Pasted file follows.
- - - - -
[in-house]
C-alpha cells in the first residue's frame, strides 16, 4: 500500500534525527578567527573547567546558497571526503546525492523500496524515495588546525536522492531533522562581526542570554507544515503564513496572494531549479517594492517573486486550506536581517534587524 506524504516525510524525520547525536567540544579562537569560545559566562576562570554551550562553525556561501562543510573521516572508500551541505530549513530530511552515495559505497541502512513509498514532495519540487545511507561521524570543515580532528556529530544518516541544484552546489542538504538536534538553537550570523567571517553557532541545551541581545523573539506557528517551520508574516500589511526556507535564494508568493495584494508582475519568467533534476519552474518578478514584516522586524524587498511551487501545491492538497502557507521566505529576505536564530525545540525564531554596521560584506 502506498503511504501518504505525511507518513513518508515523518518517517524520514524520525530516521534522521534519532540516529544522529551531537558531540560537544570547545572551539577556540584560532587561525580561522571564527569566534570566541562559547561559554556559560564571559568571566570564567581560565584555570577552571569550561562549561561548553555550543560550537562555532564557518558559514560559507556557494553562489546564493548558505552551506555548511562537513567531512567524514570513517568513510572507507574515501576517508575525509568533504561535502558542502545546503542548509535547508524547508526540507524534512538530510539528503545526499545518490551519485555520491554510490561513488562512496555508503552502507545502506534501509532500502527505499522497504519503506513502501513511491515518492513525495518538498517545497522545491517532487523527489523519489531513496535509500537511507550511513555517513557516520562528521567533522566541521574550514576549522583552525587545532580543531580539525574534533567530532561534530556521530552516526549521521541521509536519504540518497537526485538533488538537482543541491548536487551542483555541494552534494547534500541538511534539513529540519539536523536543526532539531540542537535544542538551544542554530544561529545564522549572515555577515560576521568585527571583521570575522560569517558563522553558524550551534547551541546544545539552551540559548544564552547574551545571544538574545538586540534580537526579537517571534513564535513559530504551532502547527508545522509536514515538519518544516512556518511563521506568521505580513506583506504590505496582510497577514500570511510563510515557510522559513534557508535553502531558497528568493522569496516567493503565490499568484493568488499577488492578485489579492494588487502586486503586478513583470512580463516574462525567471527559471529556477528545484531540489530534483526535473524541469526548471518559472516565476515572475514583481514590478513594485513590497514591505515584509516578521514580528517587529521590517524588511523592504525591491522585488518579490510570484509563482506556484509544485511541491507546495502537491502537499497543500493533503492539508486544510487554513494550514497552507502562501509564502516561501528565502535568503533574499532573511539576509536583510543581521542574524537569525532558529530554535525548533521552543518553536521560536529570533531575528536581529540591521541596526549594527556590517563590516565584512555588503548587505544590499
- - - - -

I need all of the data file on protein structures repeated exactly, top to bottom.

[in-house]
C-alpha cells in the first residue's frame, strides 16, 4: 500500500534525527578567527573547567546558497571526503546525492523500496524515495588546525536522492531533522562581526542570554507544515503564513496572494531549479517594492517573486486550506536581517534587524 506524504516525510524525520547525536567540544579562537569560545559566562576562570554551550562553525556561501562543510573521516572508500551541505530549513530530511552515495559505497541502512513509498514532495519540487545511507561521524570543515580532528556529530544518516541544484552546489542538504538536534538553537550570523567571517553557532541545551541581545523573539506557528517551520508574516500589511526556507535564494508568493495584494508582475519568467533534476519552474518578478514584516522586524524587498511551487501545491492538497502557507521566505529576505536564530525545540525564531554596521560584506 502506498503511504501518504505525511507518513513518508515523518518517517524520514524520525530516521534522521534519532540516529544522529551531537558531540560537544570547545572551539577556540584560532587561525580561522571564527569566534570566541562559547561559554556559560564571559568571566570564567581560565584555570577552571569550561562549561561548553555550543560550537562555532564557518558559514560559507556557494553562489546564493548558505552551506555548511562537513567531512567524514570513517568513510572507507574515501576517508575525509568533504561535502558542502545546503542548509535547508524547508526540507524534512538530510539528503545526499545518490551519485555520491554510490561513488562512496555508503552502507545502506534501509532500502527505499522497504519503506513502501513511491515518492513525495518538498517545497522545491517532487523527489523519489531513496535509500537511507550511513555517513557516520562528521567533522566541521574550514576549522583552525587545532580543531580539525574534533567530532561534530556521530552516526549521521541521509536519504540518497537526485538533488538537482543541491548536487551542483555541494552534494547534500541538511534539513529540519539536523536543526532539531540542537535544542538551544542554530544561529545564522549572515555577515560576521568585527571583521570575522560569517558563522553558524550551534547551541546544545539552551540559548544564552547574551545571544538574545538586540534580537526579537517571534513564535513559530504551532502547527508545522509536514515538519518544516512556518511563521506568521505580513506583506504590505496582510497577514500570511510563510515557510522559513534557508535553502531558497528568493522569496516567493503565490499568484493568488499577488492578485489579492494588487502586486503586478513583470512580463516574462525567471527559471529556477528545484531540489530534483526535473524541469526548471518559472516565476515572475514583481514590478513594485513590497514591505515584509516578521514580528517587529521590517524588511523592504525591491522585488518579490510570484509563482506556484509544485511541491507546495502537491502537499497543500493533503492539508486544510487554513494550514497552507502562501509564502516561501528565502535568503533574499532573511539576509536583510543581521542574524537569525532558529530554535525548533521552543518553536521560536529570533531575528536581529540591521541596526549594527556590517563590516565584512555588503548587505544590499